The child who denounced her father

Lola Zaza Crowley was the daughter of Aleister Crowley and his wife, Rose Edith Kelly, who married in 1903. She was lucky to come away with a reasonably respectable name given her older sister was named Nuit Ma Ahathoor Hecate Sappho Jezebel Lilith Crowley. But Lola would never know her sister. Lilith died in 1906, and Lola was born the year after and was named after Crowley’s mistress.

By now, her mother had become a severe alcoholic, and Lola was a sickly child, possibly due to fetal alcohol syndrome. Rose divorced Crowley around 1910, but she was spiraling into alcohol-fuelled dementia. She had gained custody of Lola after the divorce but was unable to care for her. Crowley had her institutionalized in 1911, and she would later die in 1932.

The strangest of fathers

Aleister Crowley, occultist, magician, and author and founded the religion of Thelema. He was renowned for his drug use, his bisexuality, and his views on social structure. His use of sex rituals and sex magick led to him being denounced during his life-time.

As he rose to fame, the press dubbed him ‘the beast,’ ‘the wickedest man in the world,’ and labeled him as a satanist. Although his practices were dubious, Crowley was a leading figure in Western esotericism. He wrote The Book of the Law, a central text of the Thelema religion, which he said was dictated to him by an entity named Aiwass. Rose also contributed to the book.

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Crowley noted when Lola was born that she was a sickly baby, and at three weeks old, she had nearly died of bronchitis. He had provided oxygen so his new daughter could breathe more easily and wrote in his diary ‘So Lola Zaza lives today. May her life prove worth the pains I took to preserve it.’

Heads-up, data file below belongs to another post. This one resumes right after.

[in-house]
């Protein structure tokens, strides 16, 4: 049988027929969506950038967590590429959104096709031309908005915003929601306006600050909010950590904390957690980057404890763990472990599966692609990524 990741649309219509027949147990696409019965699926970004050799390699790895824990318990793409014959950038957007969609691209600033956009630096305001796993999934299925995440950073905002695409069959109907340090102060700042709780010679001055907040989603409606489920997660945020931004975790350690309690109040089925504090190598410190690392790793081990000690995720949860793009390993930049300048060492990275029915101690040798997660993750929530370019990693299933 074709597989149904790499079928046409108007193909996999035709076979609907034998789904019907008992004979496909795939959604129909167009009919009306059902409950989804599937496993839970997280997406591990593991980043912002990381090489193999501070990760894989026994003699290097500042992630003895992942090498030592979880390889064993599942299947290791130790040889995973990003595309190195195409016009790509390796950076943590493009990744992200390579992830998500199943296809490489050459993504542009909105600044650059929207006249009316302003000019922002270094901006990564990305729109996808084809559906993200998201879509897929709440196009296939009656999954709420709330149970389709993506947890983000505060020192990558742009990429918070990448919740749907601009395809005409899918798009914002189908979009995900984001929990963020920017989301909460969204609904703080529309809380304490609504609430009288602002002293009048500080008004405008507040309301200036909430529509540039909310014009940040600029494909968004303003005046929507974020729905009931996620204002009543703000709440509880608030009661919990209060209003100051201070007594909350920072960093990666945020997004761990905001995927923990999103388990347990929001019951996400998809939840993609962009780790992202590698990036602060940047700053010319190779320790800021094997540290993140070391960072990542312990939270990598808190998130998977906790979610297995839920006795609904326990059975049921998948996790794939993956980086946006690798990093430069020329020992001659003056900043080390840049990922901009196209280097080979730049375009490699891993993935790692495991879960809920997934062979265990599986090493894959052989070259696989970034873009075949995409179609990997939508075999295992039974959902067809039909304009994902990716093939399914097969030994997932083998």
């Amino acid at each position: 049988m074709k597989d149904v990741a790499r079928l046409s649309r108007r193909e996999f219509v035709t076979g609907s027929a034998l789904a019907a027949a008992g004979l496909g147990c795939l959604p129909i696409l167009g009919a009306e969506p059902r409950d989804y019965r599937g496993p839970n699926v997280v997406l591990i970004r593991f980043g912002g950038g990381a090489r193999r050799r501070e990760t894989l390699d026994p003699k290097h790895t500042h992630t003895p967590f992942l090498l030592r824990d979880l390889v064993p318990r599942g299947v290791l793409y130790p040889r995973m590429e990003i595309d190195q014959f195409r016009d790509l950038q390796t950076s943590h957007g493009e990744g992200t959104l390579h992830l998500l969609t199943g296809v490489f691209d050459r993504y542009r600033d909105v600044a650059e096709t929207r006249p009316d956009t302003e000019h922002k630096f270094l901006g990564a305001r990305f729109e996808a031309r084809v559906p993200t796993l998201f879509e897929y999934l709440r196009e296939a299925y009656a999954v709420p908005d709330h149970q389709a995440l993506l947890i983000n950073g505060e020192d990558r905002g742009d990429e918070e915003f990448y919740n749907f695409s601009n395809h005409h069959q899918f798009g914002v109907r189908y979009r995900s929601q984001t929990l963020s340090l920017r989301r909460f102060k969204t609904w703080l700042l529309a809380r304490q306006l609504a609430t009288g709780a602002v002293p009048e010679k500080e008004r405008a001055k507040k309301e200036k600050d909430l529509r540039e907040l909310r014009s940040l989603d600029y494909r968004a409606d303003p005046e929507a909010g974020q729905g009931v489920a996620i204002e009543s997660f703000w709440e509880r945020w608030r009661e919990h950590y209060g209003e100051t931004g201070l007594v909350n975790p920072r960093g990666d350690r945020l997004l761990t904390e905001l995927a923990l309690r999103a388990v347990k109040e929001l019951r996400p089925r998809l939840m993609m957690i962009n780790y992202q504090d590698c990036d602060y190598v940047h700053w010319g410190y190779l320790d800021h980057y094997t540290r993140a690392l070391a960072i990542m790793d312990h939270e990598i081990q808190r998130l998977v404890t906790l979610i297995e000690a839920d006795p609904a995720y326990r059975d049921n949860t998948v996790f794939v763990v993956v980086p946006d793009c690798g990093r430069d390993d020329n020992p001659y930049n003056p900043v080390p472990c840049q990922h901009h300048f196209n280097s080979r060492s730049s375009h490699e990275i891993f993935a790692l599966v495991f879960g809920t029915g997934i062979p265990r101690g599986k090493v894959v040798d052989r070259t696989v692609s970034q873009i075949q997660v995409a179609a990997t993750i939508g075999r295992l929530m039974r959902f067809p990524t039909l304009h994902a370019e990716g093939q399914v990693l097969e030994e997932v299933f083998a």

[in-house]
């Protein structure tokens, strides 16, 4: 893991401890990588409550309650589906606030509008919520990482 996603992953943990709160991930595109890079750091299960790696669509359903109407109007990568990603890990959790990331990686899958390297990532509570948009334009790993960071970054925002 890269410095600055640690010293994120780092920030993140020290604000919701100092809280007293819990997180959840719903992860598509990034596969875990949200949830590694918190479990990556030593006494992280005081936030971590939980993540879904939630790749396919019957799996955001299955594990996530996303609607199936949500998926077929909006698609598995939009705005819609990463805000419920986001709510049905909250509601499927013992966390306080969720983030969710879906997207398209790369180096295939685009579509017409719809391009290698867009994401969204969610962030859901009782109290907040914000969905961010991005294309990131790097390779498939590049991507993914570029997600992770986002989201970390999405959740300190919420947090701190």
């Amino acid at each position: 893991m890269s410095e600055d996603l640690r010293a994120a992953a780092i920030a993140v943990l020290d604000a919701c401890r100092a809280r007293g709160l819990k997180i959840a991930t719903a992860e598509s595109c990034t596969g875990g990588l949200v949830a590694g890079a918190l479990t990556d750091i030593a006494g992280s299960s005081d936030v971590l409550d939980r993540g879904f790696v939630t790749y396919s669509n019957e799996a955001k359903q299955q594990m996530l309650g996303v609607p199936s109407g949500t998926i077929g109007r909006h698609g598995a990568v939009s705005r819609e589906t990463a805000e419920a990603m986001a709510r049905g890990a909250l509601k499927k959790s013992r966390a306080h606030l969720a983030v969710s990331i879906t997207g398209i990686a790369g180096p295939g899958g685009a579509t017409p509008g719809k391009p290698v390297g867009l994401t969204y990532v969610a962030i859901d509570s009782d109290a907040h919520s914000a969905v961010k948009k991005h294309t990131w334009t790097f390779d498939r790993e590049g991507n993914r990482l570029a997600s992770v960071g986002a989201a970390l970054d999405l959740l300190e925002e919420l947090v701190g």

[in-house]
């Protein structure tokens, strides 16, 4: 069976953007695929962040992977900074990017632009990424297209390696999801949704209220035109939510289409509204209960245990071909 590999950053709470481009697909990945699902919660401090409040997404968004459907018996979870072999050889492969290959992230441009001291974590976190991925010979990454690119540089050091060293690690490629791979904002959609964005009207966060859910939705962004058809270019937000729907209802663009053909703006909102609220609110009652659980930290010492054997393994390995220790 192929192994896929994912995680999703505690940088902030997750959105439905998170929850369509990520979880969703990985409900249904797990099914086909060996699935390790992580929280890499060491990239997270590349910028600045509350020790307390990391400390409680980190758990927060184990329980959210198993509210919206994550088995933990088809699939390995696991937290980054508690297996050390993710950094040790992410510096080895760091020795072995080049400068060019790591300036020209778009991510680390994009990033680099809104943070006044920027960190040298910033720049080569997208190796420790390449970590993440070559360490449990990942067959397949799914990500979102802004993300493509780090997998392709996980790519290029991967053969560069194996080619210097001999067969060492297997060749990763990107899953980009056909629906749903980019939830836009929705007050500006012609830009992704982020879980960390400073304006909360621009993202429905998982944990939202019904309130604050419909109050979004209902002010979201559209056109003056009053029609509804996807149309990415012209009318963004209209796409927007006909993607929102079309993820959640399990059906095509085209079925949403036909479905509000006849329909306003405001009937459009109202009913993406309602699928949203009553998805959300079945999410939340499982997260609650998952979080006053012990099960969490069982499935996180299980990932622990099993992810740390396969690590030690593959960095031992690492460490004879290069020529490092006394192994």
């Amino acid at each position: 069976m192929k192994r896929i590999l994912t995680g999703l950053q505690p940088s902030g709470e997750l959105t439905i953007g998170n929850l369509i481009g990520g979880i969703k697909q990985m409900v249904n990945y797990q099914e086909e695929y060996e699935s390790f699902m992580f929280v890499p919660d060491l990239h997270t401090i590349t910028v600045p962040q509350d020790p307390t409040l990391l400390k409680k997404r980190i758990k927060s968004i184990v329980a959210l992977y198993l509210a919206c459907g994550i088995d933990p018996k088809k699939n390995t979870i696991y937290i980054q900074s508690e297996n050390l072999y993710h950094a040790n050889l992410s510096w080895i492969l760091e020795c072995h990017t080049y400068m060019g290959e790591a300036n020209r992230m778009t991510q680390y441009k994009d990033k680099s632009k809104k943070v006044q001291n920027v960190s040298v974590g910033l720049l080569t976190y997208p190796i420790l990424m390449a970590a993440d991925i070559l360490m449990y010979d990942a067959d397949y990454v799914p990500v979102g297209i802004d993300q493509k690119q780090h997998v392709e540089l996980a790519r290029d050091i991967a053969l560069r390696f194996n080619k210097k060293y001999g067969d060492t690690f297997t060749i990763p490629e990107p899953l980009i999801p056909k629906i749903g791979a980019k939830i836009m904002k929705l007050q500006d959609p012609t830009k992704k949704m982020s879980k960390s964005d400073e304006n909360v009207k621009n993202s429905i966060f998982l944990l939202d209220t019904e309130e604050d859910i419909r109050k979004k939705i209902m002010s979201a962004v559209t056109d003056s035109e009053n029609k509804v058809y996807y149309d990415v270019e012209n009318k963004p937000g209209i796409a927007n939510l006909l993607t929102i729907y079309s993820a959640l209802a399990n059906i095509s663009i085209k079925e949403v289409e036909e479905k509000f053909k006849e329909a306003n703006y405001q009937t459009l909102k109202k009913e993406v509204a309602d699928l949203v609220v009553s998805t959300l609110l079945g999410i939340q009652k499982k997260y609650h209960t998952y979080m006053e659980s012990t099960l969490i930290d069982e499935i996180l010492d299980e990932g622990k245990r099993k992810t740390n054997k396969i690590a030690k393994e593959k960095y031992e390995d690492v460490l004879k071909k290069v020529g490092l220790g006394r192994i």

After his wife Rose was institutionalized, it doesn’t appear that he gave his daughter Lola a home. Given her father’s notoriety, it was probably for the best. One of his biographers noted that Crowley was “capable of immense physical and emotional cruelty.” He died on December 1, 1947, due to chronic bronchitis, and he became a cult figure after his death.

Living her life

Little is known about Lola’s early years or where she ended up staying. Her grandparents may have taken her in for a time, but she eventually came to live with her uncle Gerald Kelly, who had no love for her father. Crowley had other children by his mistresses. Still, there is no record of them having contact with each other, nor is there any record of Lola continuing a relationship with Aleister Crowley.

There shared an awkward meeting when she was 14 after which Crowley wrote about her in his diary ‘Lola Zaza is unmanageable. She despises everybody, thinks she is a genius, is stupid, inaccurate, plain, ill-tempered, etc. etc.’ Neither Lola or her uncle liked her father.

Crowley was “capable of immense physical and emotional cruelty.”

Instead, Lola shunned the notoriety that went with her father’s name and lived a private life. She had no known connections with the Thelema religion nor the occult. She became a nursery governess and refused ever to meet her father again, even when he tried to contact her.

On June 9, 1934, she married a man named Frank Hill in Paddington, London, and they had a daughter, Elizabeth. She lived a long life, despite her ill health at the start, and died on March 9, 1990, in Reading, Berkshire, at the age of 84. She had long forgotten her connection to the man they called the Beast.

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